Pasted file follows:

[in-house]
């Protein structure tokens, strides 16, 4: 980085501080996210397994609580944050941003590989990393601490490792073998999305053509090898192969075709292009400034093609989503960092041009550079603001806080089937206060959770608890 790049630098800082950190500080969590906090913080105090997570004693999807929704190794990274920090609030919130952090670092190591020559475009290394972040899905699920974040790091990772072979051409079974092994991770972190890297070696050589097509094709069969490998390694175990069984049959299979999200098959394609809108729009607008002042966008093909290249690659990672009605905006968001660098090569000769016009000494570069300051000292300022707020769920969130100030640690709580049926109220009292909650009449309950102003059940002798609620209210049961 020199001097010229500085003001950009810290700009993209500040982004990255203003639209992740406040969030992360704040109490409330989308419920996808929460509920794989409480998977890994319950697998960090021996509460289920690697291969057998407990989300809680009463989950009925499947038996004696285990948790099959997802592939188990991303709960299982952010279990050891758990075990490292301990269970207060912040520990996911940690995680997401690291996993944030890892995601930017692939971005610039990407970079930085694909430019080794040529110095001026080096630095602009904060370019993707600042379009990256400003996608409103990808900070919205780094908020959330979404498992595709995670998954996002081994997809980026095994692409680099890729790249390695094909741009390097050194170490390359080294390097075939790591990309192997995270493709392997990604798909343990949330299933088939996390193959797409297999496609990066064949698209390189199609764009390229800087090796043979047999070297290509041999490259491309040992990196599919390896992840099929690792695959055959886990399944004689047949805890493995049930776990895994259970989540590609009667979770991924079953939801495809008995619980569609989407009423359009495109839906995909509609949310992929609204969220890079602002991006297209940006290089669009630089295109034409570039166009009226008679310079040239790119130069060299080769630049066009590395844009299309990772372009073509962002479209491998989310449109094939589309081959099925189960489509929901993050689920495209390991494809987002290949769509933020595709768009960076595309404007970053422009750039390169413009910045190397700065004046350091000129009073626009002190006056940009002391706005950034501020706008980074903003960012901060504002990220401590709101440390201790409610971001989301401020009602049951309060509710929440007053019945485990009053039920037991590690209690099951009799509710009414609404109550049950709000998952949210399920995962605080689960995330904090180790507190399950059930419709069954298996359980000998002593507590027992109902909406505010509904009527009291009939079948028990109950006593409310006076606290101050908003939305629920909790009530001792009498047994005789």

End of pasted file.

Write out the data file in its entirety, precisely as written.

[in-house]
């Protein structure tokens, strides 16, 4: 980085501080996210397994609580944050941003590989990393601490490792073998999305053509090898192969075709292009400034093609989503960092041009550079603001806080089937206060959770608890 790049630098800082950190500080969590906090913080105090997570004693999807929704190794990274920090609030919130952090670092190591020559475009290394972040899905699920974040790091990772072979051409079974092994991770972190890297070696050589097509094709069969490998390694175990069984049959299979999200098959394609809108729009607008002042966008093909290249690659990672009605905006968001660098090569000769016009000494570069300051000292300022707020769920969130100030640690709580049926109220009292909650009449309950102003059940002798609620209210049961 020199001097010229500085003001950009810290700009993209500040982004990255203003639209992740406040969030992360704040109490409330989308419920996808929460509920794989409480998977890994319950697998960090021996509460289920690697291969057998407990989300809680009463989950009925499947038996004696285990948790099959997802592939188990991303709960299982952010279990050891758990075990490292301990269970207060912040520990996911940690995680997401690291996993944030890892995601930017692939971005610039990407970079930085694909430019080794040529110095001026080096630095602009904060370019993707600042379009990256400003996608409103990808900070919205780094908020959330979404498992595709995670998954996002081994997809980026095994692409680099890729790249390695094909741009390097050194170490390359080294390097075939790591990309192997995270493709392997990604798909343990949330299933088939996390193959797409297999496609990066064949698209390189199609764009390229800087090796043979047999070297290509041999490259491309040992990196599919390896992840099929690792695959055959886990399944004689047949805890493995049930776990895994259970989540590609009667979770991924079953939801495809008995619980569609989407009423359009495109839906995909509609949310992929609204969220890079602002991006297209940006290089669009630089295109034409570039166009009226008679310079040239790119130069060299080769630049066009590395844009299309990772372009073509962002479209491998989310449109094939589309081959099925189960489509929901993050689920495209390991494809987002290949769509933020595709768009960076595309404007970053422009750039390169413009910045190397700065004046350091000129009073626009002190006056940009002391706005950034501020706008980074903003960012901060504002990220401590709101440390201790409610971001989301401020009602049951309060509710929440007053019945485990009053039920037991590690209690099951009799509710009414609404109550049950709000998952949210399920995962605080689960995330904090180790507190399950059930419709069954298996359980000998002593507590027992109902909406505010509904009527009291009939079948028990109950006593409310006076606290101050908003939305629920909790009530001792009498047994005789």